The Miami Herald
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Posted on Thu, Jul. 21, 2005

Motorola to cut about 150 jobs in Plantation

BY PATRICK DANNER
[email protected]

Motorola announced Thursday it was trimming about 150 jobs, or about 5 percent of its 3,000-person workforce in Plantation.

Motorola, however, expects the head count at the facility will remain relatively unchanged because it has other ''significant'' positions to fill, according to company spokesman Steven Hendricks.

''We're actually recruiting for high-valued, knowledge-based areas,'' Hendricks said. The openings are in research and development, engineering, finance and sales and marketing.

Motorola is one of Broward's largest employers.

''Companies go through shifts of personnel all of the time,'' said Norman Taylor, director of Broward's Office of Economic Development. ``We're not concerned at this point because it doesn't appear that there is an announced forced reduction, but a shift in personnel.''

Plantation in the home of Motorola's Integrated Digital Enhanced Network (iDEN) division. The technology combines the capability of wireless phones and two-way radios.

The 150 jobs slated to be eliminated in this latest round of cutbacks are in Motorola's distribution operation, but are considered part of its manufacturing workforce, Hendricks said.

Hendricks declined to give the workers' last day of employment or any details on severance arrangements.

''The positions being eliminated are part of a corporate strategy to form a more integrated supply-chain organization,'' he said. ``We want to increase customer satisfaction and improve the operating efficiency of the plant.''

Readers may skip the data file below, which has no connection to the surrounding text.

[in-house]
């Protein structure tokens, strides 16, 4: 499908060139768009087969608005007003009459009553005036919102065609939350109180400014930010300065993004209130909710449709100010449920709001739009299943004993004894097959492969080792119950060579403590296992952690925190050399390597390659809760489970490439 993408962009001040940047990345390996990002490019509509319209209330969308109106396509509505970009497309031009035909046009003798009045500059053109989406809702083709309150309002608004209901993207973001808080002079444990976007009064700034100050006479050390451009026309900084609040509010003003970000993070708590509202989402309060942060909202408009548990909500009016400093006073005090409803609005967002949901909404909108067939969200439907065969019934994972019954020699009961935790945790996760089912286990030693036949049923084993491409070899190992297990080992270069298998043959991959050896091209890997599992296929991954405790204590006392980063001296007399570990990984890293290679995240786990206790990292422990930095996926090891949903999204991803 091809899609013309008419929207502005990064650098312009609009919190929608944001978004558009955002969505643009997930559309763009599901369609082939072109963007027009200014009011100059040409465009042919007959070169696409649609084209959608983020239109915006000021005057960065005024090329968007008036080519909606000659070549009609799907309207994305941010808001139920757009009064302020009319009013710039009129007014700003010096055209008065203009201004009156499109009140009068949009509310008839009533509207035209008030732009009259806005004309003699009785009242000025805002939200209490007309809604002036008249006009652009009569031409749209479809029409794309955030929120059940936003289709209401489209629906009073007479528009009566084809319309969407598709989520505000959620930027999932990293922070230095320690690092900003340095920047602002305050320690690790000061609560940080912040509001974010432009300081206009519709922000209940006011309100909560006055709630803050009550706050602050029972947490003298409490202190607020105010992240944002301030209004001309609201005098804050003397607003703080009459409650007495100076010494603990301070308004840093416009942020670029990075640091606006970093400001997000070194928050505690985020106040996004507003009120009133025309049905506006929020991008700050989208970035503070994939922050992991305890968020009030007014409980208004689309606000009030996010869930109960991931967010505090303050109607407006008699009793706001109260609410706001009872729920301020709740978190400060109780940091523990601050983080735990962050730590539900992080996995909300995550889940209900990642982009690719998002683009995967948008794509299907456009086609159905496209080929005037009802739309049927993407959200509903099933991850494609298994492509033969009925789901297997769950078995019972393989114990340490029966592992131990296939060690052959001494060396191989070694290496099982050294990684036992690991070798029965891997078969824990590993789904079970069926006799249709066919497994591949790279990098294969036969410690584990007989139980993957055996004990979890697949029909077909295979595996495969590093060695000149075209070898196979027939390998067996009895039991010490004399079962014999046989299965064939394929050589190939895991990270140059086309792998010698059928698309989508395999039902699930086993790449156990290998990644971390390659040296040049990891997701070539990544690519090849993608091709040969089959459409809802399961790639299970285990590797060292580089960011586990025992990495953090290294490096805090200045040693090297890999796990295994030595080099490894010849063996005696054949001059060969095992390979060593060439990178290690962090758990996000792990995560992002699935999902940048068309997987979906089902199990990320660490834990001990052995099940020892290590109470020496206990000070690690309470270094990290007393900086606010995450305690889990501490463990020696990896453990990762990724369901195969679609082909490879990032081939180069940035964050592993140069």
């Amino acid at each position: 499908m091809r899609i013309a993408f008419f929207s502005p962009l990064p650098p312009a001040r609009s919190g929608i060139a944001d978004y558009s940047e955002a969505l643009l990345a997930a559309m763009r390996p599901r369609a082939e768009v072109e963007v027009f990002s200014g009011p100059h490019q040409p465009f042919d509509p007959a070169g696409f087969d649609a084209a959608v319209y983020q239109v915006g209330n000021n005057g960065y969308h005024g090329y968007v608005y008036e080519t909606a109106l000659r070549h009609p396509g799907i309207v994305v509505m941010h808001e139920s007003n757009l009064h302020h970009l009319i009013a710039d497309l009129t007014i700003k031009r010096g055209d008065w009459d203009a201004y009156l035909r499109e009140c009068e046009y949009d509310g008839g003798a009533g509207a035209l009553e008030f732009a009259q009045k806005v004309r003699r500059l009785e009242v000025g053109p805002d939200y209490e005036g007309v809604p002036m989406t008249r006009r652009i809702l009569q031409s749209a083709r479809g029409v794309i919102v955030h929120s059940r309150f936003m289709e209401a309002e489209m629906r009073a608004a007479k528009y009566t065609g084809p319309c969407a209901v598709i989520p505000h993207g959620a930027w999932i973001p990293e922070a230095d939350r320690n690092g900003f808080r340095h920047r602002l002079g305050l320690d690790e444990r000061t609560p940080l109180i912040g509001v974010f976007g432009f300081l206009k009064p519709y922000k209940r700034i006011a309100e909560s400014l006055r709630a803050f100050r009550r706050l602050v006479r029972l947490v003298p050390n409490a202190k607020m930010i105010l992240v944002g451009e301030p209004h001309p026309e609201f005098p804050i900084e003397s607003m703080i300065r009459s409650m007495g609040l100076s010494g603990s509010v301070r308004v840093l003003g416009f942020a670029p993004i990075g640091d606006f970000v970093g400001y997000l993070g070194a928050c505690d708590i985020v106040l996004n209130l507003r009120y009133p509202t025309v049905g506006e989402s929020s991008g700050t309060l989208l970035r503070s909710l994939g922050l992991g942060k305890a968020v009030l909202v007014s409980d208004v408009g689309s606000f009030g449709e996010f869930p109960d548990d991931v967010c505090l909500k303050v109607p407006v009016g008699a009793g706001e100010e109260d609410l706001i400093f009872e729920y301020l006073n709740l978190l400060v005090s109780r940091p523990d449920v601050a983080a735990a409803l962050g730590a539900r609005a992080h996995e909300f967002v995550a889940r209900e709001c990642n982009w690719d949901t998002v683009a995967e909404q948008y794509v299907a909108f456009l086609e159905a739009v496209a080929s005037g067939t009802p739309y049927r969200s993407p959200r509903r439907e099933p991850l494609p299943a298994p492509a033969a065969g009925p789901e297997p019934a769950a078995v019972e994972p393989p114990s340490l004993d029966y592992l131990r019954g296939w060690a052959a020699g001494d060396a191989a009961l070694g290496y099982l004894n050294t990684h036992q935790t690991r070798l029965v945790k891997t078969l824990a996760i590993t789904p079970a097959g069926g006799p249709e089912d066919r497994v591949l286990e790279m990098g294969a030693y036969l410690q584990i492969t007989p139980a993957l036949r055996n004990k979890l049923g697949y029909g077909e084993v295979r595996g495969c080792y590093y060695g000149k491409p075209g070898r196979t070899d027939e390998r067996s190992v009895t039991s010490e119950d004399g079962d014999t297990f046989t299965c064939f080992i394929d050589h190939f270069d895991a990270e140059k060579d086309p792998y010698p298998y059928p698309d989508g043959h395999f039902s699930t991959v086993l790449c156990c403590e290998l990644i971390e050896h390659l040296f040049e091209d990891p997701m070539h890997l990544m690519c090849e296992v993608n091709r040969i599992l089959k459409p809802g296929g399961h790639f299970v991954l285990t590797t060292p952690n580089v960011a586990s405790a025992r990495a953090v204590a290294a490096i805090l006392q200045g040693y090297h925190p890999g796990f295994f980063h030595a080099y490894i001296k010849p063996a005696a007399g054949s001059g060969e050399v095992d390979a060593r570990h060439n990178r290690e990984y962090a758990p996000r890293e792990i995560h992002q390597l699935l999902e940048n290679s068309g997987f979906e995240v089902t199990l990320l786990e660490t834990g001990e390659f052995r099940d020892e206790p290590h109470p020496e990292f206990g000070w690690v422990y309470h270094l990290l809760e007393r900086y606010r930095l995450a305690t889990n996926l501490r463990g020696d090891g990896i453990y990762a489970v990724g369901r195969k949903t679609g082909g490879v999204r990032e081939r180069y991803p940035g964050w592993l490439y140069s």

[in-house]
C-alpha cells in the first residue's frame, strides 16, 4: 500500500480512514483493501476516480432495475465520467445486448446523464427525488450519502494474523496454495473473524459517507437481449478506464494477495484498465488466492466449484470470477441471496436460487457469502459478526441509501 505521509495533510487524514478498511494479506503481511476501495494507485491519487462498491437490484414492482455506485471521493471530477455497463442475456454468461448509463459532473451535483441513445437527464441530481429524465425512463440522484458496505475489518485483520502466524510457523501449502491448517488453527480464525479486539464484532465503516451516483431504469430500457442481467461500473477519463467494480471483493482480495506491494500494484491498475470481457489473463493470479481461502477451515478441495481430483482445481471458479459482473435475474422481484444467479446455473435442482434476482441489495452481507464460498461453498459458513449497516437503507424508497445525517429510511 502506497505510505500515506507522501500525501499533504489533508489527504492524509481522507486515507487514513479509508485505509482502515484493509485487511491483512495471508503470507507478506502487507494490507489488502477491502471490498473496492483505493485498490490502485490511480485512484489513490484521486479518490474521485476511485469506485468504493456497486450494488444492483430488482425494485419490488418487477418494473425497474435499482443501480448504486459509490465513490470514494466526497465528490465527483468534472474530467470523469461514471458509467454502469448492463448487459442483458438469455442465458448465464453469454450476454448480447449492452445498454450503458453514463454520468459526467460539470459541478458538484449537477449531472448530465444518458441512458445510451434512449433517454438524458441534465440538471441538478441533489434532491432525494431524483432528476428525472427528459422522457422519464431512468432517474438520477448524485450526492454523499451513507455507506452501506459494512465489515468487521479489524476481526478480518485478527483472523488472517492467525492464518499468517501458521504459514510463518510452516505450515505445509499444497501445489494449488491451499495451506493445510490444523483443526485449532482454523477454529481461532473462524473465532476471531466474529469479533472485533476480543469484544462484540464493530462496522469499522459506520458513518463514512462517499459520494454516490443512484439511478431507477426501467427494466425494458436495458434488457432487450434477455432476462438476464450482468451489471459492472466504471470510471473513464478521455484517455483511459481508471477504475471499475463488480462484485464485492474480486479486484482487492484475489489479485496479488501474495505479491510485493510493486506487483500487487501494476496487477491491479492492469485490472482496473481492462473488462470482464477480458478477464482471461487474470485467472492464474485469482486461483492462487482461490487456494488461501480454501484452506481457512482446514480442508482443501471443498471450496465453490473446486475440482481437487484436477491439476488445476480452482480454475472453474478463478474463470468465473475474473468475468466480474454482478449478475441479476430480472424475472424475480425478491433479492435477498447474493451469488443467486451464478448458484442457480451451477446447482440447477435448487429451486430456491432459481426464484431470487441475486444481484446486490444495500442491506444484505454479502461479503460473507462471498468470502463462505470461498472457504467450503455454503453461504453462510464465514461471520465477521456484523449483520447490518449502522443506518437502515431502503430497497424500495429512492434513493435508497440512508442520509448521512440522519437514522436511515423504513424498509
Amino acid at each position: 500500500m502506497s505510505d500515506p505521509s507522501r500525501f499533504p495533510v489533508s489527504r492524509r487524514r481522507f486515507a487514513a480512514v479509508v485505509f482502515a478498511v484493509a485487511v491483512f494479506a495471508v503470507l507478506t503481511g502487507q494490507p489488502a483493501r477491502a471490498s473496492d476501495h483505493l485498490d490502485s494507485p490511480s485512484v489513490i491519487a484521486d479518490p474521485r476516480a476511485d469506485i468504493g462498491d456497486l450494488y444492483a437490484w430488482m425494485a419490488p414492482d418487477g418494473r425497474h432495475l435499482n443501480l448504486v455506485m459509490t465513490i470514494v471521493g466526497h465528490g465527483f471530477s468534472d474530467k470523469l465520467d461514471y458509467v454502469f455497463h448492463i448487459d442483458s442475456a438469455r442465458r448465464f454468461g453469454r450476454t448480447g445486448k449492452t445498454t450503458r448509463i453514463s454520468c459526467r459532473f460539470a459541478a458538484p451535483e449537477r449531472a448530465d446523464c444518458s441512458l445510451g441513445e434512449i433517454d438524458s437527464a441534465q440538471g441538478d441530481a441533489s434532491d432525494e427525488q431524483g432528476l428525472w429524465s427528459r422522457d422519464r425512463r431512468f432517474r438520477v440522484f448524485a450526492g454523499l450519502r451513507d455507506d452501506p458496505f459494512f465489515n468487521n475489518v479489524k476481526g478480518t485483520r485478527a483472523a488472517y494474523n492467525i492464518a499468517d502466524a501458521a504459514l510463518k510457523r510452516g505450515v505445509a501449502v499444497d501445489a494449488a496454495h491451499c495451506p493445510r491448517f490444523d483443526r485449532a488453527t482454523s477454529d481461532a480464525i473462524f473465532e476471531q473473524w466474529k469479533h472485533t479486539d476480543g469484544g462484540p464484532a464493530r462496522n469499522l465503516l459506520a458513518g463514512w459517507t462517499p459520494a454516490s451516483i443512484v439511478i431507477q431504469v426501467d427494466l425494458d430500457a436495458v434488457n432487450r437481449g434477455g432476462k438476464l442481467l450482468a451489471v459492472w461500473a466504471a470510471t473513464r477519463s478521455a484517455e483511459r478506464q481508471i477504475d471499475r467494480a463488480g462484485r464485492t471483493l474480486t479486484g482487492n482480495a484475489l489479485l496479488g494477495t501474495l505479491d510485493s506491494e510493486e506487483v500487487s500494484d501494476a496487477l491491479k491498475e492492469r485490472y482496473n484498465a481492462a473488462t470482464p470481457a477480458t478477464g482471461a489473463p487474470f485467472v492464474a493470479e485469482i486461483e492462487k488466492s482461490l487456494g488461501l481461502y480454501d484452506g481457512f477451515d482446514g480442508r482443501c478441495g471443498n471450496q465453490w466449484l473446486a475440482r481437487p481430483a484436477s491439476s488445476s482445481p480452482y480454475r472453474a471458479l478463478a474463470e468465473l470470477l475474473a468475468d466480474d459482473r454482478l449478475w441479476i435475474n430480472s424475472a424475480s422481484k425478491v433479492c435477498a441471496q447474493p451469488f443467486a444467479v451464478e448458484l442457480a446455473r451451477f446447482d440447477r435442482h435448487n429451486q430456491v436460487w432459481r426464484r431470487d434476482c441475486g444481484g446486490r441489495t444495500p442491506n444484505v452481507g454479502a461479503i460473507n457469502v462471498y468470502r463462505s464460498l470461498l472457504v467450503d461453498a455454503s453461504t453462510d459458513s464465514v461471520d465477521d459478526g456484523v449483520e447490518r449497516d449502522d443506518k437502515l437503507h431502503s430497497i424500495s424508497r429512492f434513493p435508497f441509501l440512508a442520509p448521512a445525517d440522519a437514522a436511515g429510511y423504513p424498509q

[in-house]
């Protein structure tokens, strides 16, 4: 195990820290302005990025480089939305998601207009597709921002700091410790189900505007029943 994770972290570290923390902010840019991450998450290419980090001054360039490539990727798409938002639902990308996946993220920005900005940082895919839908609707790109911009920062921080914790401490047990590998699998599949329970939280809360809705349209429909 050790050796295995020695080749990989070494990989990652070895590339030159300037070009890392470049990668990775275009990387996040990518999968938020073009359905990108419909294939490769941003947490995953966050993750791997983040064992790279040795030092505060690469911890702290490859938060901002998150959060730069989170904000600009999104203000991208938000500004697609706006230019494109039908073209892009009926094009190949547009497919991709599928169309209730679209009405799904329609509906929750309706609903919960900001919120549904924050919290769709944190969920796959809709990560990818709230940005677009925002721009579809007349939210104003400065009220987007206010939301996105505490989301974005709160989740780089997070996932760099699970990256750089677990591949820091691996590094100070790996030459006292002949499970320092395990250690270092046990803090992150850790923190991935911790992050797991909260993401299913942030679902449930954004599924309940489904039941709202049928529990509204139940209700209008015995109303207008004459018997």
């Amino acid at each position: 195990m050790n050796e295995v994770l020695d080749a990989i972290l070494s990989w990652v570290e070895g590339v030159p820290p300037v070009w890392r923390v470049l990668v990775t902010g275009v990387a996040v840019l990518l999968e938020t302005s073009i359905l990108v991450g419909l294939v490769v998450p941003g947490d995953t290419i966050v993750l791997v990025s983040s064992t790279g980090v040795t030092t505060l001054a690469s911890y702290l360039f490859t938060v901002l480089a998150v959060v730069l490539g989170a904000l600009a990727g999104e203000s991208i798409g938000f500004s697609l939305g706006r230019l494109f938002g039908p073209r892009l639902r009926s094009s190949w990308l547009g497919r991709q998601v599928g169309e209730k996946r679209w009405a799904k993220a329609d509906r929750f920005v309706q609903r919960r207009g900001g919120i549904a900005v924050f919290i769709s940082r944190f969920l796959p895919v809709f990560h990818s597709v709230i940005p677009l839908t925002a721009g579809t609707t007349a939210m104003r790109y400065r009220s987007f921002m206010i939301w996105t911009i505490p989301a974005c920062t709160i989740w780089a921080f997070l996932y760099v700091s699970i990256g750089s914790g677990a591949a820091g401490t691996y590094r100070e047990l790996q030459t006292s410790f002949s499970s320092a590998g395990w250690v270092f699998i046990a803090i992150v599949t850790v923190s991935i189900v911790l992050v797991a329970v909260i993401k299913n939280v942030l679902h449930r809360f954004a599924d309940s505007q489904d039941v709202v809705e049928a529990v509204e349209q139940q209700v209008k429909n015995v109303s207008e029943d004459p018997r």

The distribution operations will be shifted to a customer-fulfillment center in Fort Worth, Texas, Hendricks said.

No other workforce reductions are planned for Plantation, Hendricks said.

The jobs cuts are not related to the pending merger of cellular providers Sprint Corp. and Nextel Communications.

Motorola has been the exclusive manufacturer of handsets for Nextel's 17.8 million customers. But no other major carrier relies on Motorola's technology, which includes a ''push-to-talk'' service that enables a cellphone to also operate as a walkie-talkie.

Motorola announced in December it would sell its iDEN-based phones to Nextel at least through 2007. The Sprint-Nextel merger has led some analysts to predict the end for the iDEN technology.

The Plantation facility is now working on designing a dual-mode phone that combines iDEN with the more commonly used digital wireless technology known as CDMA, or code division multiple access.

Motorola anticipates the Sprint-Nextel merger will allow Motorola to provide phones to Sprint's subscribers, which number about 26 million. Sprint uses CDMA technology.

In the early part of the decade, Motorola commenced upon a massive restructuring that shrunk its worldwide workforce from 150,000 to 68,000 people. In South Florida, Motorola last year closed its Boynton Beach plant, where it used to make pagers. At its peak, the Plantation facility employed about 3,500 workers.

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